“A teen novel about Grace, who is fascinated with the wolves behind her house. She is especially fascinated with the wolf with the yellow eyes who saved her when the others attacked her as a young child. It turns out that the wolf is Sam, who becomes human in the summer. Sounds ridiculous, but this is an extremely descriptive and intriguing novel which even has a bit of a dark comic side.”

Maureen:

  • Just finished reading Mambo in Chinatown by Jean Kwok.
    Mambo in Chinatown is about how the life of a twenty-two year old Chinese woman is transformed when she becomes a professional ball room dancer and dance instructor. Clumsy 22-year-old Charlie Wong , whose father is a famous noodle maker, toils away night and day as a dishwasher in New York City’s Chinatown. Her mother, once a star dancer for the Beijing Ballet, passed away when Charlie was 14, and she has spent the years since looking after her younger sister, Lisa. Lisa encourages Charlie to apply for a job as a receptionist in a dance studio, as Charlie works long hours at the restaurant her whole body aches and she is drained of any energy or enthusiasm for life.. Keeping it a secret from her father she applies and gets the job and what follows is a wonderful transformation from ugly duckling to swan. Charlie realizes she may have inherited her mother’s talent!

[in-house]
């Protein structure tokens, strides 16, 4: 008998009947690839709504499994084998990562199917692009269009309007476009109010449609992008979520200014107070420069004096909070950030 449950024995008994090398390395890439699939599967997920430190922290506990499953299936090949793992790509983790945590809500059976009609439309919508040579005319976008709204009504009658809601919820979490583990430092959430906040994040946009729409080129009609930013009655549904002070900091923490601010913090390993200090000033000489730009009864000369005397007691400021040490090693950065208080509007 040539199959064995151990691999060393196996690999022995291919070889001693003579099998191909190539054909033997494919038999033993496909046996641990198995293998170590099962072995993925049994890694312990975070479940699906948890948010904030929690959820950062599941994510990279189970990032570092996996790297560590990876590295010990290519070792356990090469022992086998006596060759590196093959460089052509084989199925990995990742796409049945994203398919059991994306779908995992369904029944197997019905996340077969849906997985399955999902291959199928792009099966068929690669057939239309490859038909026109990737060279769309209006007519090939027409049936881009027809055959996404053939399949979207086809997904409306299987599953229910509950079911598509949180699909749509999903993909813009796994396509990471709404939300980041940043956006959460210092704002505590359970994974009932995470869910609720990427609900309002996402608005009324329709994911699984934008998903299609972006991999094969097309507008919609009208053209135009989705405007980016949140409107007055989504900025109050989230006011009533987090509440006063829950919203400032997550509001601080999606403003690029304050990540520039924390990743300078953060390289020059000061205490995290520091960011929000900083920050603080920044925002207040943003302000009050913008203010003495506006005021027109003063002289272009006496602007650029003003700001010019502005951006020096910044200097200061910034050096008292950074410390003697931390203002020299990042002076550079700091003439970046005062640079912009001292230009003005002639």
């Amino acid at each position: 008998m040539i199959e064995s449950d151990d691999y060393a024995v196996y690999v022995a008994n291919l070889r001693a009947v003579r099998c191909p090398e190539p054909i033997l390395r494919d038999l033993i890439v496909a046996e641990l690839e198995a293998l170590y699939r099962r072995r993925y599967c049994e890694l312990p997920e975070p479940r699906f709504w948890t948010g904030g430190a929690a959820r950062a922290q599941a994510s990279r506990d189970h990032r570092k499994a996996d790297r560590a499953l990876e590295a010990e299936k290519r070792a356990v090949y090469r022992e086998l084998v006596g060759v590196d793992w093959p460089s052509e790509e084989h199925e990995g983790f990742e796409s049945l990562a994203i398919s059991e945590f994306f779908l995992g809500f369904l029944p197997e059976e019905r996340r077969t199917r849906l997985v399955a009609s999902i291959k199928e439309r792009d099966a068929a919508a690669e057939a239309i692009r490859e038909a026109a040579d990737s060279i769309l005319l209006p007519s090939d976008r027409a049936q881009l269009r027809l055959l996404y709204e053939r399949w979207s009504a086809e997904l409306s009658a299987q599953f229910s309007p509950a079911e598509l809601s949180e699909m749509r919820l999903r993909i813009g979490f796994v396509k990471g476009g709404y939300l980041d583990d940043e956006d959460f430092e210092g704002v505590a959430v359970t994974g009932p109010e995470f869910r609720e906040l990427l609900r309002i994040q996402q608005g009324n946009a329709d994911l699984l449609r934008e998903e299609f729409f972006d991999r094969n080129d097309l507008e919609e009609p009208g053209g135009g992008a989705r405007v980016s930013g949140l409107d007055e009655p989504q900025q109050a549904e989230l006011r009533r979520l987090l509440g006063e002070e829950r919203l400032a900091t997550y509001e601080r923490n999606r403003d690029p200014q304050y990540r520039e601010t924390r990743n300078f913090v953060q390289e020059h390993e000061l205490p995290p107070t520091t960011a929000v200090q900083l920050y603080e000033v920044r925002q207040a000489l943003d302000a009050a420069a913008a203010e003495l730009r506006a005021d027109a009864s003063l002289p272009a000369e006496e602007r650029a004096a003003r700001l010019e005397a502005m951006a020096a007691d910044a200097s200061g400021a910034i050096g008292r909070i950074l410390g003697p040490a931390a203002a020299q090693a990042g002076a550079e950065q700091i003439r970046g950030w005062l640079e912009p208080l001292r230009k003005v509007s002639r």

A modern day Cinderella story and a big Thank You to (WPL staff member) Nancy Dent for this recommendation!”
  • “Currently reading The Secret Place by Tana French, the fifth book in the Dublin Murder Squad series
    St. Kilda’s School, an Irish boarding school, which is brimming with teenage girls serves as the setting for this mystery.it was here over a year ago that a 16-year-old boy, Chris Harper, from a neighboring boys’ school was murdered. His killer remained untraced, and the case remained unsolved. When Detective Frank Mackey’s daughter, sixteen-year-old Holly Mackey, shows up one morning at the police station with a postcard that reads, “I know who killed him,” the cold case takes a dramatic turn. The case is reopened and the hunt is on to find the killer. Well written and very hard to put down.”

Louise:

  • “Game of Thrones by George R.R. Martin: This is a fantasy saga novel that is packed full of adventure, intrigue, betrayals, romance, violence and excitement. Not only that, but all of this is encased in a world in which: dragons may or may not be extinct, there is such a thing as magic, and there are forests galore. In this world, beheadings are possible, Kings and Queens are not always rational, and if you are the child of unwed parents, you get a raw deal. This book is excellent for anyone who wants to be swept up in a world that is totally different from the one we inhabit. No Starbucks, no malls, no GPS, no apps. Give it a whirl if you haven’t already. I can not comment on the HBO series but I am hearing great things.